Gender Dimorphism in Tooth Dimensions- Where Exactly Does it Exist? ZC21-ZC25
Dr. Shobha Sundareswaran,
Professor and Head, Department of Orthodontics, Government Dental College, Calicut, Kerala, India.
Introduction: There are several studies which evaluate the interactions of mesiodistal tooth size among Angleâ€™s malocclusion groups. Gender dimorphism in tooth size has also been established in previous studies. However, there is lack of information regarding interactions between Angleâ€™s classification, gender and individual tooth size.
Aim: Therefore, the aim of this study was to identify the Class of malocclusion more prone for gender dimorphism of individual teeth as well as the most variable and most homogenous teeth.
Materials and Methods: The sample consisted of 308 study models with 104 belonging to Class I (53 males, 51 females), 104 to Class II division 1 (54 males, 50 females), and 100 to Class III malocclusion (50 males, 50 females). An electronic digital caliper was used to measure the mesiodistal width of all 14 maxillary and mandibular teeth from the right second permanent molar to the left. Statistical evaluation was done using independent t-test, analysis of variance and post-hoc Bonferroni test.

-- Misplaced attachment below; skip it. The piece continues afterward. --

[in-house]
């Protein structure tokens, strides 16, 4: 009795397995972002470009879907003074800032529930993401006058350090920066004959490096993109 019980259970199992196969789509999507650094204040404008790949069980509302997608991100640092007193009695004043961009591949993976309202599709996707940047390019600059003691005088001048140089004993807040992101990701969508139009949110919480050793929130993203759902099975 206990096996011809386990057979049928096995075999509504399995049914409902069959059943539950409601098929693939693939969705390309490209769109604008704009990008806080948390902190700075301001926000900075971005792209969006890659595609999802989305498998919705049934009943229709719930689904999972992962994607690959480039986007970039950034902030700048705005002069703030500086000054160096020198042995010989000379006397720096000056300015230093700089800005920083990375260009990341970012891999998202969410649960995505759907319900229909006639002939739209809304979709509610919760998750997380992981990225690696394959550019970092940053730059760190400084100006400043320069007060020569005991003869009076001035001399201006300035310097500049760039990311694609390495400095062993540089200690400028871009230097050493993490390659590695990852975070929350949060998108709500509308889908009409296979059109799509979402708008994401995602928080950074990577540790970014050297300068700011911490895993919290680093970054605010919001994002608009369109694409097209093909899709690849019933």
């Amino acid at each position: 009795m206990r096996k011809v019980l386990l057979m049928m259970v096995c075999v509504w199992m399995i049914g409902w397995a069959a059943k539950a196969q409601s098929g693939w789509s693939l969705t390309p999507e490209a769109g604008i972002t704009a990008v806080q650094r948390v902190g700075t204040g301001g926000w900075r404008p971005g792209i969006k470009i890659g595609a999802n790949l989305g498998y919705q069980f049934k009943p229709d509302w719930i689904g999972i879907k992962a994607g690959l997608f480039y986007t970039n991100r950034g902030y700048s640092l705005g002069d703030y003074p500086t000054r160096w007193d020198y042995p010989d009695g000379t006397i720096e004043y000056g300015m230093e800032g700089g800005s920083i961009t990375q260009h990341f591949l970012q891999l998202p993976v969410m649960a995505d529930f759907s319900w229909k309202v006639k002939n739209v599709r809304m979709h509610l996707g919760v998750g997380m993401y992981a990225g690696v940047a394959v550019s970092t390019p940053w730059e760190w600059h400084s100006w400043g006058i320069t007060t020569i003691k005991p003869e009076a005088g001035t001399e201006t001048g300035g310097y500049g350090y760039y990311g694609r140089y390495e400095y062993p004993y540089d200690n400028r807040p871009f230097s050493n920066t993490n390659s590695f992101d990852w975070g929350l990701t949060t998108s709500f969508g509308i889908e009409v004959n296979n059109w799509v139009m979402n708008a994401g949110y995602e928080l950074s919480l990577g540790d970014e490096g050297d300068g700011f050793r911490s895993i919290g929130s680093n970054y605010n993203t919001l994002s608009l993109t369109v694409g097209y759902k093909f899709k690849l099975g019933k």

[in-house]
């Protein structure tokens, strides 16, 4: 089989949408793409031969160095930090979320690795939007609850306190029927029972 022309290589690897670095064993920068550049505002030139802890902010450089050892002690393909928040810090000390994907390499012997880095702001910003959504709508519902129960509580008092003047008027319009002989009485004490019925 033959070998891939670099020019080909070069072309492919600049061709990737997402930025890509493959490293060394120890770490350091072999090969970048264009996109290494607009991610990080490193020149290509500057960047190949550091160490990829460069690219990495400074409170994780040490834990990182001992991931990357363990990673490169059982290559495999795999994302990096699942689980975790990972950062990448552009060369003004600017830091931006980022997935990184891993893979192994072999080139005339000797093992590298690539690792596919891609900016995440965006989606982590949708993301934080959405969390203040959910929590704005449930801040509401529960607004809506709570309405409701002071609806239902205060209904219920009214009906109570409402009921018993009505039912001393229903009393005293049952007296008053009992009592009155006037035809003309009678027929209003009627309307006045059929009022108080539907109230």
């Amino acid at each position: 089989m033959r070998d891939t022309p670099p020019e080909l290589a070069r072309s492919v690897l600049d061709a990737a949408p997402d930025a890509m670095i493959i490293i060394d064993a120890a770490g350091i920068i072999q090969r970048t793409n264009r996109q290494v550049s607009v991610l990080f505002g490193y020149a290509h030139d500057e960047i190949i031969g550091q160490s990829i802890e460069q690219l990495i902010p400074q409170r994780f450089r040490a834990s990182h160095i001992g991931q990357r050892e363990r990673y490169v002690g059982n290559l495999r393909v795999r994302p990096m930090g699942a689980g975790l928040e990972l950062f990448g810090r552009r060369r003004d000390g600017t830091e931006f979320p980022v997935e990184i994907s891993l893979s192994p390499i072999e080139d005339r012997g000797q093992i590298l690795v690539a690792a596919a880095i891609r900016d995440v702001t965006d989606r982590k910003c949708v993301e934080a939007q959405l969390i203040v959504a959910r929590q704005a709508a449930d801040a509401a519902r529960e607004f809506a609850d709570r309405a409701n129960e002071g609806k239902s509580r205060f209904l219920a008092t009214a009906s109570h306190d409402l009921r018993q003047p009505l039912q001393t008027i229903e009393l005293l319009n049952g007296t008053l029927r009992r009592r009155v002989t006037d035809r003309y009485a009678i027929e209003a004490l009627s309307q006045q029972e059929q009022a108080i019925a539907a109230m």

Results: Class III malocclusions showed significantly larger dimensions in males for all teeth except upper central incisors and second bicuspids, whereas in Class II division 1, gender variations were limited to canines and upper second molars only. Class I showed gender dimorphism in canines, upper central incisors and lower first molars. Also, tooth dimensions were larger in Angleâ€™s Class I and smaller in maxillary Class III in both genders.
Conclusion: Gender dimorphism in tooth dimensions was found to be predominant in Class III malocclusion only. Canines were the most variable teeth showing gender variation in all three classes of malocclusion. The second premolars were the most homogenous, displaying no variations with gender in any of the classes.